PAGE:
Room for an owl?
Catching a glimpse of a barn owl in flight must be one ofHthe most rewarding wildlife experiences you can have.
However, seeing one is becoming less and less likely. Once wides pread across the UK, barn owls have suffered declines since the 1950s, and now have protected status – meaning it's illegal to harm the birds or their eggs, young and nests.
Barn owls are finding it harder and harder to find places to nest, as old barns are pulled down or renovated to provide housing for humans. Intensive farming has led to a loss of foraging habitat, and extreme weather conditions created by climate change are also leading to starvation for many of these birds.
If you have enough space you can provide a home for a barn owl, even if you don't have a barn.
Good barn owl habitat includes rough grassland (not grazed pasture) with tussocky grass and a good ‘thatch’ in the bottom. This is the perfect home for field voles. Barn owls adore field voles. Wildflower and hay meadows, overgrown hedgerows, banks, young tree plantations and woodland edges all provide good hunting grounds.
Estimates of acreage required by a pair of breeding barn owls can vary - up to 100 acres - but you don’t have to own it all! As long as there are similar areas and plenty of rough field margins or woodland edges within a couple of miles, all should be well.
Now we come to the barn.
Well, obviously if you have an old disused (or not too frequently or noisily used) building on the land, you’re nearly there. Remember that the owls will need 24/7 access and that it will be infinitely more attractive if fitted with an interior nesting/roosting box.
A good, big tree is a splendid alternative but it will need a special nest box, either fitted between the branches or fixed, well out of human reach, on the trunk. There should be a clear ‘flight path’ to the entrance hole.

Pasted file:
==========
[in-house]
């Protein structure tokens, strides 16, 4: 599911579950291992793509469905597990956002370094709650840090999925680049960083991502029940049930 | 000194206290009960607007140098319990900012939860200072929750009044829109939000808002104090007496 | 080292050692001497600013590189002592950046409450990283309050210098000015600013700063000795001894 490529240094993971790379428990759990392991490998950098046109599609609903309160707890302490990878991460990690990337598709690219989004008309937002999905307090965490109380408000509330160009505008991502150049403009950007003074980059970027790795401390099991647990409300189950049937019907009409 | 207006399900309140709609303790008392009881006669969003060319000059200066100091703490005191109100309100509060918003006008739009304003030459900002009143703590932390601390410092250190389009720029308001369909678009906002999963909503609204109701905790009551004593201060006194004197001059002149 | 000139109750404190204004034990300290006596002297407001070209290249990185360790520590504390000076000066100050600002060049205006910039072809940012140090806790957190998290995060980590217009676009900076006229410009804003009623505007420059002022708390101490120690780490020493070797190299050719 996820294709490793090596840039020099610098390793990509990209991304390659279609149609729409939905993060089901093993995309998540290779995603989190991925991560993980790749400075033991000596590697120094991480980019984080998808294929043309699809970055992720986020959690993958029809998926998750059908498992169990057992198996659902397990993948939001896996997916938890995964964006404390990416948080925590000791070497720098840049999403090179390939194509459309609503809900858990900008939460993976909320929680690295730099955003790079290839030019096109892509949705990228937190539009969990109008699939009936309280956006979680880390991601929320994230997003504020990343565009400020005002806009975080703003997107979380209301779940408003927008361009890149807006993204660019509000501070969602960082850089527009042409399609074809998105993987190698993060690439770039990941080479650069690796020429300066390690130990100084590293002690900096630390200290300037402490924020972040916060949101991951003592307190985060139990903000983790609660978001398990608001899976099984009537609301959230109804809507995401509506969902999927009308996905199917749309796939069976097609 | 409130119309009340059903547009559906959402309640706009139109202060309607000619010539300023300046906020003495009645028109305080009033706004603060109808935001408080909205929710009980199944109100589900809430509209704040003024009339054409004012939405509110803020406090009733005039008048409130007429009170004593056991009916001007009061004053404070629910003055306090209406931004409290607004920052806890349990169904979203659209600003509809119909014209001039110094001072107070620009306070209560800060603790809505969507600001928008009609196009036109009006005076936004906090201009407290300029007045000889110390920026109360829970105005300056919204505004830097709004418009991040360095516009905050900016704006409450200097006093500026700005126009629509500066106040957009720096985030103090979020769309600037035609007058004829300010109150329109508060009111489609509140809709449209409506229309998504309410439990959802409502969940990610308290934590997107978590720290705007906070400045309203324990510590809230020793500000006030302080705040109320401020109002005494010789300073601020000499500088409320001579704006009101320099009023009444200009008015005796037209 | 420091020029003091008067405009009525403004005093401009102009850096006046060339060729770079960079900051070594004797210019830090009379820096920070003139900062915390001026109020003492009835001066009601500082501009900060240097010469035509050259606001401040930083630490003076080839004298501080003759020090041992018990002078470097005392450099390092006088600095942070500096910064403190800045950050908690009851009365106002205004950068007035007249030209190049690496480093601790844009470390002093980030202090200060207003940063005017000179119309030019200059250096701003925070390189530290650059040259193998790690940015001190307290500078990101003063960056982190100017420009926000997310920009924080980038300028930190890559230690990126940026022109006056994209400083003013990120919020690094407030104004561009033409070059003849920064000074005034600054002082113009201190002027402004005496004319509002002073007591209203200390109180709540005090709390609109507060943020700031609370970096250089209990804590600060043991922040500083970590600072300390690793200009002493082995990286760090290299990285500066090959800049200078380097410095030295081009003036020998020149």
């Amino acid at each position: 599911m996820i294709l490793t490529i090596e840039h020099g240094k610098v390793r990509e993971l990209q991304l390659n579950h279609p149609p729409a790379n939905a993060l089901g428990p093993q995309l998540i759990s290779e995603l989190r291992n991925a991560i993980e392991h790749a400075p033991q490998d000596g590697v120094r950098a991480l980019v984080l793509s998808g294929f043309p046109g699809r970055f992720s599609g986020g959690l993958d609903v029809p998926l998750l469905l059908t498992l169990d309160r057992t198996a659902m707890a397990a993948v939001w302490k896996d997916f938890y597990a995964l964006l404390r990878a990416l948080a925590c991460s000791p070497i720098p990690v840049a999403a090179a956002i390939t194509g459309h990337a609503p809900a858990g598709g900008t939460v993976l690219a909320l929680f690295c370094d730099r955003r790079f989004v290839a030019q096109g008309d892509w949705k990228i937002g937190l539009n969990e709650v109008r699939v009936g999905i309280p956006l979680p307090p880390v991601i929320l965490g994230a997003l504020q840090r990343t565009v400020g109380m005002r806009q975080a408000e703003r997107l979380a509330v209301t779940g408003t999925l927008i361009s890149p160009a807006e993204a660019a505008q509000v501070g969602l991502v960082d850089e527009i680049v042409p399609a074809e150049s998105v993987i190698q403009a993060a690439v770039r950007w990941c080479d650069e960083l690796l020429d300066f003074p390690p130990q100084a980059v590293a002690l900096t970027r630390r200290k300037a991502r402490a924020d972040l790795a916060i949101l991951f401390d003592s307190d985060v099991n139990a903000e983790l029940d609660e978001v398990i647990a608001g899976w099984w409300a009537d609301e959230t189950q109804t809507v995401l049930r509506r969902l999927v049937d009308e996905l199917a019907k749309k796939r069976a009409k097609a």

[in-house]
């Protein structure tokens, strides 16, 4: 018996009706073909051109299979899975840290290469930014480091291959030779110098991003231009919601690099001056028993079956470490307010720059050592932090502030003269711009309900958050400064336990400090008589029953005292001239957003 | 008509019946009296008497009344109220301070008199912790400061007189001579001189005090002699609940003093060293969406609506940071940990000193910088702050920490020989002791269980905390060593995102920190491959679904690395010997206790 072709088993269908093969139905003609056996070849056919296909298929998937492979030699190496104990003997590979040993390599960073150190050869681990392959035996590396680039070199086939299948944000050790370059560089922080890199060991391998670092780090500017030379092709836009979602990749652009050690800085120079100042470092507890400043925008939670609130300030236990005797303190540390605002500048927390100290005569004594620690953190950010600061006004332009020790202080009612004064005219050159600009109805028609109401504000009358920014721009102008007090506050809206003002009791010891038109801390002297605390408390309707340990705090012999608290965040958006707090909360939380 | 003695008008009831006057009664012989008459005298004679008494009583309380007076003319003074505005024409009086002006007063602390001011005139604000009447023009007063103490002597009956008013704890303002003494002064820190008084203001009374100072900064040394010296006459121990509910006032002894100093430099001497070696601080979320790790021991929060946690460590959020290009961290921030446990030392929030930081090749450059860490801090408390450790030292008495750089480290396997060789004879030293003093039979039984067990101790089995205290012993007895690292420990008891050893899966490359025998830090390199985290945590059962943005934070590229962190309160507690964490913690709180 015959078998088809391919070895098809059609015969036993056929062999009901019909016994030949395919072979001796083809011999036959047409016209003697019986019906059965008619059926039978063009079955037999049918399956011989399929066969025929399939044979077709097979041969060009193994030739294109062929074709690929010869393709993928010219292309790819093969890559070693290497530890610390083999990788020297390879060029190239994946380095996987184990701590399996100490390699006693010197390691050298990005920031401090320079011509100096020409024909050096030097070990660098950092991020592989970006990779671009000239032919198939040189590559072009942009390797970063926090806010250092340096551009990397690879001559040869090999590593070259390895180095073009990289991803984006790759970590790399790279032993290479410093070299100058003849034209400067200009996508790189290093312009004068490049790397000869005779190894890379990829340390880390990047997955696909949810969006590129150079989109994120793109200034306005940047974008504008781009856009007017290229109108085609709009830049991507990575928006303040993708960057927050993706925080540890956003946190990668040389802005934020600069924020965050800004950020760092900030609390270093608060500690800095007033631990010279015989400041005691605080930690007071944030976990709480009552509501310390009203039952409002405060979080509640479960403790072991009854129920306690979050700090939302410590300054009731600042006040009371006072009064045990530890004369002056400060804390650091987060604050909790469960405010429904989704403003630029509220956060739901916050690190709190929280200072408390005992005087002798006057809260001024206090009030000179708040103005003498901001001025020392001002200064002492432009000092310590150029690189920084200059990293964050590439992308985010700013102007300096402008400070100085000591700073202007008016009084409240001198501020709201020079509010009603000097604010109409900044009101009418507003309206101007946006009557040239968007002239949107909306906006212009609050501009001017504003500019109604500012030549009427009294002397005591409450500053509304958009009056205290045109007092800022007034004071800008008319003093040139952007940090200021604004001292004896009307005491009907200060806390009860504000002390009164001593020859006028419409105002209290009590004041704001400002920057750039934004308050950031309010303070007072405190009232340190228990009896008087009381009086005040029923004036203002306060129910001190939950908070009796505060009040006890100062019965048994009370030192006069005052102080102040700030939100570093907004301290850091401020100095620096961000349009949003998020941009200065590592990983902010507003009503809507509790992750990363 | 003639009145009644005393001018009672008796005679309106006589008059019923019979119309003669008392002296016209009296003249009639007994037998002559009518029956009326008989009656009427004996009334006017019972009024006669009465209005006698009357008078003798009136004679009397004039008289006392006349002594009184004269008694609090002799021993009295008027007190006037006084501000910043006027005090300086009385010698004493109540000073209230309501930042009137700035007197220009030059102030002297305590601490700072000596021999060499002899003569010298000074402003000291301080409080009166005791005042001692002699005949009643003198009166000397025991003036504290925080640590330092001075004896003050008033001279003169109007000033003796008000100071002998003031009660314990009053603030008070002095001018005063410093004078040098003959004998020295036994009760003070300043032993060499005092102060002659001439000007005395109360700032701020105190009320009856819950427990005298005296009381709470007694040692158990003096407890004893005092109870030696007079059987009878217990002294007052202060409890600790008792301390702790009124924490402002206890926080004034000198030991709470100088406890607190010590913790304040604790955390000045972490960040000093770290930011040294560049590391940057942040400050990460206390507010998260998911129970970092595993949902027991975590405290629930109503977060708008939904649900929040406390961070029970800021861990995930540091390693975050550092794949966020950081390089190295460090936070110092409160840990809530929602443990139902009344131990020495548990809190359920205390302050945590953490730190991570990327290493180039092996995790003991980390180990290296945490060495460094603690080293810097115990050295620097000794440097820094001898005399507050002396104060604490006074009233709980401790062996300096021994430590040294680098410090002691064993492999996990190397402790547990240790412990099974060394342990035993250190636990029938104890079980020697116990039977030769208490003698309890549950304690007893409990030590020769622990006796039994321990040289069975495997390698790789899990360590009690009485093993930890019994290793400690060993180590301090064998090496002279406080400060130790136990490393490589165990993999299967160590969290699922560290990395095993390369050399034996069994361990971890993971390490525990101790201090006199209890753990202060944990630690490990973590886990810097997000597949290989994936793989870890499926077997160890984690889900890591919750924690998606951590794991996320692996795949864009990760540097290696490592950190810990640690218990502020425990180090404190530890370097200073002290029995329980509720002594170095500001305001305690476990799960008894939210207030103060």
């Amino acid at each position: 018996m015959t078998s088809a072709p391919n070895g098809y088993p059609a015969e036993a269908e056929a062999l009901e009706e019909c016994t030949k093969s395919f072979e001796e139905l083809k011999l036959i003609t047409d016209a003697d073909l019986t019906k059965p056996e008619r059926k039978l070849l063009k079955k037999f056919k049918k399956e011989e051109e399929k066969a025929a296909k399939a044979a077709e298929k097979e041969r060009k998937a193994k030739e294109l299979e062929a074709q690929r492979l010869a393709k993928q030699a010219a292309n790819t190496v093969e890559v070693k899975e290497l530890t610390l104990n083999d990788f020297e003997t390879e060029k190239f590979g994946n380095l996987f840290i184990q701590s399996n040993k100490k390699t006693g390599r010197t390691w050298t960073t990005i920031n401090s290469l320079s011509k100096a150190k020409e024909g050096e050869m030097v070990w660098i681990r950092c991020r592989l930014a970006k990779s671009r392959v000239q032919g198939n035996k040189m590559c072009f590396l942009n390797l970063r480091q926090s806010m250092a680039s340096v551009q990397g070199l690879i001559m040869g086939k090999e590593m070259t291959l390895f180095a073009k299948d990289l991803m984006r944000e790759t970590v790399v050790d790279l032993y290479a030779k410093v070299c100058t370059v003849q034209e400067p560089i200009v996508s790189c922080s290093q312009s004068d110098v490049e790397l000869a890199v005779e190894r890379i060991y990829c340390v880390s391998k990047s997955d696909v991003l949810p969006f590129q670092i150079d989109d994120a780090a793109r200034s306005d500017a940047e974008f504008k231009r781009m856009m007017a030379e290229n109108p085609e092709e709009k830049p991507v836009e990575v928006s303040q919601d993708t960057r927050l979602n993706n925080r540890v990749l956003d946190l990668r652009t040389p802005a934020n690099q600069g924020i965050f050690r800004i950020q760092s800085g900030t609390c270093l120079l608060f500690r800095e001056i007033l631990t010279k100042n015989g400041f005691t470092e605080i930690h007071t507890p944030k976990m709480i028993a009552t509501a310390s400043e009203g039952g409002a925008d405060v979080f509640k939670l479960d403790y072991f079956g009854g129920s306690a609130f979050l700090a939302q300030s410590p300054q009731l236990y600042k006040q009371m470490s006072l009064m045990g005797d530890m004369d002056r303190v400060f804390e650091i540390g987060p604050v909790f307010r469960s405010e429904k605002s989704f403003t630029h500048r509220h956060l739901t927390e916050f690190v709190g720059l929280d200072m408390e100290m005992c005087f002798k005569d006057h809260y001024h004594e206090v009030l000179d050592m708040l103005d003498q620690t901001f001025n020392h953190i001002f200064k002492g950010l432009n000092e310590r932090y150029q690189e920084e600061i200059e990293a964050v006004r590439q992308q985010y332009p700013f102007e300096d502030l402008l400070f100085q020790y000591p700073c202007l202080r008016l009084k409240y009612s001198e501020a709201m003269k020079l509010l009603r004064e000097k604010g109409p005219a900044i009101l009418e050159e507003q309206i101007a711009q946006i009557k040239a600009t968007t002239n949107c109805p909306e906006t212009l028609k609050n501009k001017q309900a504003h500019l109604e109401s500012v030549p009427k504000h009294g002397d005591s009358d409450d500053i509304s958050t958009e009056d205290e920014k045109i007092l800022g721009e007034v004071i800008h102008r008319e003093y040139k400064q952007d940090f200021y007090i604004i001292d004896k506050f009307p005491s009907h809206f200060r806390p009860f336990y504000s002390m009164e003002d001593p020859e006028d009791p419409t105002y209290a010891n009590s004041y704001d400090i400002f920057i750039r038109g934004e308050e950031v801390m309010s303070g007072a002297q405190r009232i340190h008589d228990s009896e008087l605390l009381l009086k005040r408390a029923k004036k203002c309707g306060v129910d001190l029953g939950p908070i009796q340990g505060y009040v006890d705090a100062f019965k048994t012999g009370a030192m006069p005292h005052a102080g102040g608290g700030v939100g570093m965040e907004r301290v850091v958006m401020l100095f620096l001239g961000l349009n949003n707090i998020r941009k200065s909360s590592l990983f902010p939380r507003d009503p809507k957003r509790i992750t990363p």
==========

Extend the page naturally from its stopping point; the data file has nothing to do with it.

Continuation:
If you have no suitable tree you could erect a pole nesting box. Don’t go fixing a box to an electricity or telephone pole without express written permission!
Your nest box needs to be erected before the end of March to give owls a chance to find it, check it out and take possession. If you don't get chance to erect the box until later in the year, it's still worthwhile - barn owls may have finished nesting but there is still a good chance that they will use your box as a roosting site as they need several places to roost within their territory.
Don’t forget that a box intended for barn owls may not necessarily be adopted by barn owls and you shouldn’t give a hoot if it is claimed by tawny owls, little owls, kestrels or even jackdaws. They all need somewhere to live.
Try erecting another owl box on another tree a hundred yards away - or even several more boxes if you have enough space and enough trees!
For detailed information on various types of barn owl nesting boxes (and lots more about barn owls) visit The Barn Owl Trust at
Even if you don't have a barn, you can still provide a home for a barn owl. Ken Dykes tells us how
Barn owl © Copyright and licensed for reuse under this
Little Green Space January 2016